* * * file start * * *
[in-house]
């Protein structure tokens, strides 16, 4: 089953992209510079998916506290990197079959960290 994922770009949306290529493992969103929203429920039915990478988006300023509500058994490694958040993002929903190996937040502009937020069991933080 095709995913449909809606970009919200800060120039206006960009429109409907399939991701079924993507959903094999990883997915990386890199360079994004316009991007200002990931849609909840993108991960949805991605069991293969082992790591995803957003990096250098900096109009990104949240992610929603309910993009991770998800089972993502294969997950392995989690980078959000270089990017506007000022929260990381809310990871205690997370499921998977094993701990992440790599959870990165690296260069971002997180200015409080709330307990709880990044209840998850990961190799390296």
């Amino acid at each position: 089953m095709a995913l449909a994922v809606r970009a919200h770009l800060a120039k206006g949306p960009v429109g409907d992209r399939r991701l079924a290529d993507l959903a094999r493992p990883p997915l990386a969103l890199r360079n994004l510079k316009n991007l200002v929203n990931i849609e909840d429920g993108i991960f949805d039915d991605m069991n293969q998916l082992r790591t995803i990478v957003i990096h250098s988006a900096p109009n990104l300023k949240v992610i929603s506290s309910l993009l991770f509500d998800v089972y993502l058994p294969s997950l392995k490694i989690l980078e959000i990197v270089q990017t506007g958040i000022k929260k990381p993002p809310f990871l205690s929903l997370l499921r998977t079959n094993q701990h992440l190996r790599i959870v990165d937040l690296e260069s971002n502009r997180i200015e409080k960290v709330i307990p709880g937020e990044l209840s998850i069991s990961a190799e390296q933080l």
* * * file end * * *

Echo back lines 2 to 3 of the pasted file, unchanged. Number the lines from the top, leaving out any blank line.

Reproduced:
């Protein structure tokens, strides 16, 4: 089953992209510079998916506290990197079959960290 994922770009949306290529493992969103929203429920039915990478988006300023509500058994490694958040993002929903190996937040502009937020069991933080 095709995913449909809606970009919200800060120039206006960009429109409907399939991701079924993507959903094999990883997915990386890199360079994004316009991007200002990931849609909840993108991960949805991605069991293969082992790591995803957003990096250098900096109009990104949240992610929603309910993009991770998800089972993502294969997950392995989690980078959000270089990017506007000022929260990381809310990871205690997370499921998977094993701990992440790599959870990165690296260069971002997180200015409080709330307990709880990044209840998850990961190799390296």
């Amino acid at each position: 089953m095709a995913l449909a994922v809606r970009a919200h770009l800060a120039k206006g949306p960009v429109g409907d992209r399939r991701l079924a290529d993507l959903a094999r493992p990883p997915l990386a969103l890199r360079n994004l510079k316009n991007l200002v929203n990931i849609e909840d429920g993108i991960f949805d039915d991605m069991n293969q998916l082992r790591t995803i990478v957003i990096h250098s988006a900096p109009n990104l300023k949240v992610i929603s506290s309910l993009l991770f509500d998800v089972y993502l058994p294969s997950l392995k490694i989690l980078e959000i990197v270089q990017t506007g958040i000022k929260k990381p993002p809310f990871l205690s929903l997370l499921r998977t079959n094993q701990h992440l190996r790599i959870v990165d937040l690296e260069s971002n502009r997180i200015e409080k960290v709330i307990p709880g937020e990044l209840s998850i069991s990961a190799e390296q933080l």